In contrast, the performance of OF-based HIV assays has remained relatively stagnant, with window periods persisting at 40–50 d postinfection. Counterintuitively, the diagnostic technology used in first- and second-generation blood-based assays outperforms more recent-generation assays when analyzing OF (19). The much lower antibody concentration and inconsistent presence of viral proteins or RNA in OF samples surely contribute to this problem (19). As OF-based assays can greatly improve HIV screening rates and compliance, there remains an unmet need for improved OF assays to advance HIV management.
Our ADAP OF assay leverages the analytical sensitivity of PCR to achieve highly sensitive, specific, and multiplexed detection of antibodies against several HIV antigens with low sample consumption. Notably, the ADAP test likely reports on the presence of both IgGs and IgMs, the earliest antibody infection marker, as both species agglutinate DNA-conjugated antigens (Table S2). We demonstrated that our ADAP assay was 1,000–10,000× more sensitive than a standard clinical OF EIA test. The potential clinical utility of this sensitivity was demonstrated by identifying an HIV infection that was otherwise missed by current OF tests.
These results established the basis for further development and validation of ADAP HIV OF assays. First, most viral antigens employed in this report were derived from HIV-1 clade C. These antigens were well-suited to develop assays for centers at the front lines of the HIV pandemic, including South Africa (28). We envision our ADAP HIV OF assays best applied as an incidence screening test in public health settings. As such, future experiments should focus on whether ADAP HIV OF assays retain clinical sensitivity and specificity for HIV-1 of other clades. Second, specific antigens for HIV-1 group N, O, and P and HIV-2 (e.g., gp36) were not incorporated into current multiplexed panels (29). Including these antigens would strengthen an ADAP assay for HIV diagnosis. Third, we demonstrated a promising but preliminary example of ADAP’s ability to detect HIV during the acute infection phase, where other tests might fail. Analysis of paired OF and blood samples throughout the seroconversion processes would be required to show that ADAP assays have a shorter window period in comparison with other assays.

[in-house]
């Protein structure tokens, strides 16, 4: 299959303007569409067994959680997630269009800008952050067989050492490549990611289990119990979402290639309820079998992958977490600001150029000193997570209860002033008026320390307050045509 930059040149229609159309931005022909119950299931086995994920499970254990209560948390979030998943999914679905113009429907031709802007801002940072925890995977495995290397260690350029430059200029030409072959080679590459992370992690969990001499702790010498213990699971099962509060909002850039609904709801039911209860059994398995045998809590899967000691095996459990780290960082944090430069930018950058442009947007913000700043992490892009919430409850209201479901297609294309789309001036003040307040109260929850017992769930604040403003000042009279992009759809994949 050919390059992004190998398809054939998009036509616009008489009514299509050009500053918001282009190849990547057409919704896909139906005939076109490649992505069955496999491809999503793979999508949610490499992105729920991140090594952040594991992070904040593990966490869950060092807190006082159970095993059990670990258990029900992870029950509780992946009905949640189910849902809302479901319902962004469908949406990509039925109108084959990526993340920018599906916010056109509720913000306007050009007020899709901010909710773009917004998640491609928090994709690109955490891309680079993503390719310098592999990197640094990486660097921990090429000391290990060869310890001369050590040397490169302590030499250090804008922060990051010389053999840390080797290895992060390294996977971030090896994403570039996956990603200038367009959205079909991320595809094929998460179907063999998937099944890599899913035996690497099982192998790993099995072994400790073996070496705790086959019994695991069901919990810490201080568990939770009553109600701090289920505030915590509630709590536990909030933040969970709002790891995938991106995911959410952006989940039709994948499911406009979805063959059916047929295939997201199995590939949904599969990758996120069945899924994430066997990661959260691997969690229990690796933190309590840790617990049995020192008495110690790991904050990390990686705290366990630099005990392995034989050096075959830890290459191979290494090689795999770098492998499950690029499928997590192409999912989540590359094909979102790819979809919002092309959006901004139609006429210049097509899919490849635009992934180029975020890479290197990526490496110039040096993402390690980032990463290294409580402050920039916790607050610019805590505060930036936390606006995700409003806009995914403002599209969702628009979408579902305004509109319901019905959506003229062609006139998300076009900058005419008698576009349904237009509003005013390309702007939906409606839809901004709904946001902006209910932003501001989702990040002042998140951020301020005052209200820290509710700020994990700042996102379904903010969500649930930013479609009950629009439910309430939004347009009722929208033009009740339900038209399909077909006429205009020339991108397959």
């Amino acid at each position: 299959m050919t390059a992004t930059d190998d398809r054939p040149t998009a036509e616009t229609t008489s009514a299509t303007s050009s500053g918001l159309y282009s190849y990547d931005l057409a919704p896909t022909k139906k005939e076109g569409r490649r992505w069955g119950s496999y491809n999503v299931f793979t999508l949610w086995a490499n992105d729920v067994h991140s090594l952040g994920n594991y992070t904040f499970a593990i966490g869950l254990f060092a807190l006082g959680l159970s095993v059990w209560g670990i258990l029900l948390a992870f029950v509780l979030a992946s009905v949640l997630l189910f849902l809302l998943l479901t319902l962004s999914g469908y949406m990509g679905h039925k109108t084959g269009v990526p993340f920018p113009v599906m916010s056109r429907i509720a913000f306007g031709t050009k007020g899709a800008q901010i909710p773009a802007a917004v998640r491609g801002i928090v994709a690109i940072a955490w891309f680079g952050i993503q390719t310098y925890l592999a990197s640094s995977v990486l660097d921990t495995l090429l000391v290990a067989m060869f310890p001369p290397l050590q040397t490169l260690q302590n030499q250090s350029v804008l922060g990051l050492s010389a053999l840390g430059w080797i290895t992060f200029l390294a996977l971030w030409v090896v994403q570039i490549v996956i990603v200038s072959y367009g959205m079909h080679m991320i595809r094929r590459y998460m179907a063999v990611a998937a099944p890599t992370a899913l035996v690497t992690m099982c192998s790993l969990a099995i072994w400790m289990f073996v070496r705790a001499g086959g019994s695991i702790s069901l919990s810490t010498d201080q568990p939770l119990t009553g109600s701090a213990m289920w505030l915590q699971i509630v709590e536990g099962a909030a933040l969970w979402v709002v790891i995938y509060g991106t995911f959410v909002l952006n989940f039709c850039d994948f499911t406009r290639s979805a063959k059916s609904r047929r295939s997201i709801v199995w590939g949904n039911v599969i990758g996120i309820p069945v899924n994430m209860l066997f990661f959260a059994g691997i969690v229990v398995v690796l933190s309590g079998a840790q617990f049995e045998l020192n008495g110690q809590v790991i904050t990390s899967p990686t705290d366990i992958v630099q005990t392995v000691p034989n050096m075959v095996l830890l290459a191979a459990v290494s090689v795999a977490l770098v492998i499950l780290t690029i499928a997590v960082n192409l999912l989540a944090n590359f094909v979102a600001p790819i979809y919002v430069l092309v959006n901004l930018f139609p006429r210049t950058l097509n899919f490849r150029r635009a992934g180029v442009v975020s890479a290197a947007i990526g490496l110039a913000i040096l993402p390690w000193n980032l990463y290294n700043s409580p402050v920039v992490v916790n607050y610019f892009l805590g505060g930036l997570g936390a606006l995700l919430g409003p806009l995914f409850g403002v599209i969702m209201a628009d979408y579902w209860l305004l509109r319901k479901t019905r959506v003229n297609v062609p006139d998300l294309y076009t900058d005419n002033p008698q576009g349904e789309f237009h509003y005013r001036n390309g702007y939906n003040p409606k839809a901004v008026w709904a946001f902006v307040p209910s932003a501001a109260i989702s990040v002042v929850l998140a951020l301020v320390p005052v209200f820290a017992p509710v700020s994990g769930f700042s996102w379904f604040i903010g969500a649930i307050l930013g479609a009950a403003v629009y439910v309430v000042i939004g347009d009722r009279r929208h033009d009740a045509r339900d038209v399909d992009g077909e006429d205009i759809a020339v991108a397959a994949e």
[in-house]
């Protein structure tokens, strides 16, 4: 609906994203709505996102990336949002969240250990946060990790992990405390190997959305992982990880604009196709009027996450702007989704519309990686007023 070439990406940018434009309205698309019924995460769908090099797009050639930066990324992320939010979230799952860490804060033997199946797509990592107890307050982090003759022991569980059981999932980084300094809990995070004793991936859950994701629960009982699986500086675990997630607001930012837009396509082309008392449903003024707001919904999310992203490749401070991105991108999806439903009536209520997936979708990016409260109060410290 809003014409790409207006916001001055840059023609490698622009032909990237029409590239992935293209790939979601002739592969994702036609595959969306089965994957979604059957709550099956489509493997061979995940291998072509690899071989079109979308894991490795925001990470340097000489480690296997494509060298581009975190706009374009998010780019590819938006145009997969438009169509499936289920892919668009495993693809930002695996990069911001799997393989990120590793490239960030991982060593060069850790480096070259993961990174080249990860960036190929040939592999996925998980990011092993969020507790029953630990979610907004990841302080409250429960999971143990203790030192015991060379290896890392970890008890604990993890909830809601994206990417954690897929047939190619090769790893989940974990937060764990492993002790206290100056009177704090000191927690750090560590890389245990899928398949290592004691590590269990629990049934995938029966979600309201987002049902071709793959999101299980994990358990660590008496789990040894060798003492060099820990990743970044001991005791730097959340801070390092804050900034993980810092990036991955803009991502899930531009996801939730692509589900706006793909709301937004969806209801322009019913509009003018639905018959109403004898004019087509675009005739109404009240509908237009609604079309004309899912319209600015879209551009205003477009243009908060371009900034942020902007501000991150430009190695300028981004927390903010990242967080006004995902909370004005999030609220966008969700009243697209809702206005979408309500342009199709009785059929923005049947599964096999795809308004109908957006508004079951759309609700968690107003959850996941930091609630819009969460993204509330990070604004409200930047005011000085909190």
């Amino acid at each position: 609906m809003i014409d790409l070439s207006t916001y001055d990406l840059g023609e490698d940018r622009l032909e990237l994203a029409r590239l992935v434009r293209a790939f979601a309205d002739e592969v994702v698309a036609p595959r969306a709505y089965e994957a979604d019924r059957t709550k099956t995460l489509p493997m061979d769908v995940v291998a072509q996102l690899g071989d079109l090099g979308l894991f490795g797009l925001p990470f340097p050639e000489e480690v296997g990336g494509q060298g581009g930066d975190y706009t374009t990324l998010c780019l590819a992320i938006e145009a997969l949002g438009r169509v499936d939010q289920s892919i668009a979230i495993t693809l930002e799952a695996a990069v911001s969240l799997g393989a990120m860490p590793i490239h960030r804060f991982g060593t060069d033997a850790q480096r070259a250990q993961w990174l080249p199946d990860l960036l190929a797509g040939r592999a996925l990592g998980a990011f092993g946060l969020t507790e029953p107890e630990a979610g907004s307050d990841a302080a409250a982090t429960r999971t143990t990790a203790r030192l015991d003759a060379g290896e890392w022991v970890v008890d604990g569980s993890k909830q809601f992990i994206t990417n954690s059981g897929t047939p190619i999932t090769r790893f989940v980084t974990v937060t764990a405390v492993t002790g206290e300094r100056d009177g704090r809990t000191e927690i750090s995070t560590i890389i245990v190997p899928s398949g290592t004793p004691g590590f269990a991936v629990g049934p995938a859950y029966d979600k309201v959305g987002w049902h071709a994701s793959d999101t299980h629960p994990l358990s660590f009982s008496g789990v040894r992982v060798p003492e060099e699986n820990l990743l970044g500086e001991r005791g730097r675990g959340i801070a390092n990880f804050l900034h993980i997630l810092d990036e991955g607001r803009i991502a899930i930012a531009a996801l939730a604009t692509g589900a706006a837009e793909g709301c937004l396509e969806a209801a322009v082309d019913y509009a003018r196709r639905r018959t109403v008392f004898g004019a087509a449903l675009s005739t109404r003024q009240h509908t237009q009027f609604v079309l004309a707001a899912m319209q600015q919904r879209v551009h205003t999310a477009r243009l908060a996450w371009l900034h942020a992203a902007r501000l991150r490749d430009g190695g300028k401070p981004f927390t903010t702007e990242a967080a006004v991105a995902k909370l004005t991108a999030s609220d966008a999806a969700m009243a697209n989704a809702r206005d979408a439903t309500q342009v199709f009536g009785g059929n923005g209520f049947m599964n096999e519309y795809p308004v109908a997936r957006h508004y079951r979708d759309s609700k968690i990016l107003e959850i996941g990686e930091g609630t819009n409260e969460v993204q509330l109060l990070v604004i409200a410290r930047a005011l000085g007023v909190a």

In summary, ADAP presents the unique potential to detect early HIV infection using easily acquired OF samples on a standard qPCR machine. ADAP meets the pressing public health need to identify HIV and treat it as early as possible to both improve interruption of disease transmission and enhance patient outcomes.
Chemicals were purchased from Sigma Aldrich unless otherwise specified. DTT and sulfo-SMCC were purchased from Life Technologies. DNA ligase was purchased from EpiCentre (A8101). Platinum Taq polymerase (10966026) and SYBR qPCR 2X master mix (4385610) were purchased from Thermo Fischer. Other reagents were detailed in the Materials and Methods section as appropriate.
The p24 (Immunodx), gp120 (Immunodx), and gp160 (Avioq) antigens in this study were full-length recombinant proteins. The gp41 antigen was a recombinant peptide fragment (Fitzgerald Industry International). The above proteins were suspended in reaction buffer (55 mM sodium phosphate, 150 mM sodium chloride, 20 mM EDTA, pH 7.2) to make 1 mg/mL solutions. Sulfo-SMCC (Thermo Scientific) (1 µL of 8 mM solution in anhydrous DMSO) was added to 10 µL of the protein solution. The reaction mixture was incubated at room temperature (RT) for 2 h. Thiolated-DNA (IDT) was suspended in reaction buffer to 100 µM. A 3-µL aliquot of thiolated-DNA solution and 4 µL of a 100-mM solution of DTT were mixed to reduce oxidized thiolated-DNA. The solution was then incubated at 37 °C for 1 h. The excess sulfo-SMCC in the protein solution and DTT in the thiolated-DNA solution were removed by 7K MWCO Zeba spin column (Thermo Fischer). The thiolated-DNA and viral protein solutions were then pooled and incubated overnight at 4 °C. The DNA-to-protein incubation ratio was 3-to-1 for all proteins and peptides used in this study. Finally, protein–DNA conjugates were purified by 30K MWCO filter (Millipore). Conjugate concentrations were determined by BCA assay (Life Technologies). Conjugation efficiencies were analyzed by SDS/PAGE and silver staining as described previously (21). A representative silver stain was shown in Fig. S1. DNA-to-protein ratios of the conjugates were estimated by UV-VIS absorption and typically fell in the range of 2-to-1. Protein–DNA conjugates were stored at 4 °C for short-term usage or aliquoted for long-term storage at −80 °C.